Jurors in the trial of three former Anglo Irish Bank directors have been told they must have “moral courage” and leave any prejudice they might have about bankers at the door of the jury room.
Judge Martin Nolan said they were not entitled to visit upon the accused men what had occurred “since the Lehman Brothers crash” of 2008. “That would be incredibly unfair and wrong,” he said. After 10 weeks and more than 50 witnesses, the 12 jurors were charged by Judge Nolan who told them they faced “a very important decision” in the case.
Judge Nolan said that unanimous verdicts were required. They deliberated briefly before being sent home for the weekend to resume on Monday. In his address, the judge said it did not matter whether the three men believed the share purchase scheme at the centre of the case was legal or illegal.
“This might seem totally unfair – that the belief of the defendants as to the legality or the illegality does not matter – but that is the case and I’m directing you as a matter of law,” he said.
The attitude or actions of the financial regulator and any legal advice were also “totally irrelevant”, as was the involvement of investment bankers Morgan Stanley.
The scheme involved unwinding businessman Seán Quinn’s stake in Anglo in July 2008, with businessmen known as the Maple 10 borrowing €45 million each to buy some of the shares underlying it and members of the Quinn family borrowing €170 million to buy another tranche of the shares. Judge Nolan outlined Anglo’s efforts to deal with the problem of Mr Quinn’s 28 per cent stake in the bank, which he held through contracts for difference – investment products based on share price.
A disorderly unwind would have been “catastrophic” for Anglo and the Irish financial system, the bank believed.
Judge Nolan told the jury they had to decide if there had been lending in the case and, if there was lending, was the purpose to stabilise the share price and was it in “the ordinary course of business”.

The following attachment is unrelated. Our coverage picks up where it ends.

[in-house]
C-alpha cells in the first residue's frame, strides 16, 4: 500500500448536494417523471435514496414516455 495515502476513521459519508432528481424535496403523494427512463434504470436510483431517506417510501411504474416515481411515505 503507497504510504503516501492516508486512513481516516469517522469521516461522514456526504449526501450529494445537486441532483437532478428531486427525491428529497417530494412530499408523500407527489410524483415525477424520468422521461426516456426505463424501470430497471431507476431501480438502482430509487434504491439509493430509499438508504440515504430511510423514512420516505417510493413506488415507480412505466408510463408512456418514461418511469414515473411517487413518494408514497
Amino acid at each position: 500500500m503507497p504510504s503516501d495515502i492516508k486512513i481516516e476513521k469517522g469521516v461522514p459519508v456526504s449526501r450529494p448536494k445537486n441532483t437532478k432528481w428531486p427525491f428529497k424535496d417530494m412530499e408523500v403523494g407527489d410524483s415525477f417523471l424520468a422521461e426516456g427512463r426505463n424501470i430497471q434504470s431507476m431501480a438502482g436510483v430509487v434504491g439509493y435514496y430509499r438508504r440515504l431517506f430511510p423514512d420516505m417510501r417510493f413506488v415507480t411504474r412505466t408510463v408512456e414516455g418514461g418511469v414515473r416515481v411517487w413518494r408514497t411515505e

If it was not, they had to decide if all three men knew about the scheme and if they did know, did they take steps to stop it. The judge said that if the jury answered no to any of these questions, they must acquit the men. He said the jurors must be certain of the guilt of the accused men before they could convict and must be satisfied beyond a reasonable doubt.
Seán FitzPatrick (65) of Greystones, Co Wicklow, William McAteer (63) of Rathgar, Dublin, and Pat Whelan (51) of Malahide, Co Dublin, are charged with 10 counts of providing unlawful financial assistance to 10 individuals in July 2008 to buy shares in the bank, contrary to section 60 of the Companies Act.
Mr McAteer and Mr Whelan are also charged with six counts of providing unlawful financial assistance to six members of the Quinn family. All three men have denied the allegations.
Judge Nolan said he was impressed by the Maple 10. They stood to lose money if things went wrong but were prepared to do it because they were asked. “They were certainly good men and acting with good motives,” he said.
Earlier, in his closing speech on behalf of Mr FitzPatrick, Michael O’Higgins SC, said “everybody was gloriously happy” with the deal to unwind Mr Quinn’s holding in Anglo until “the climate changed”.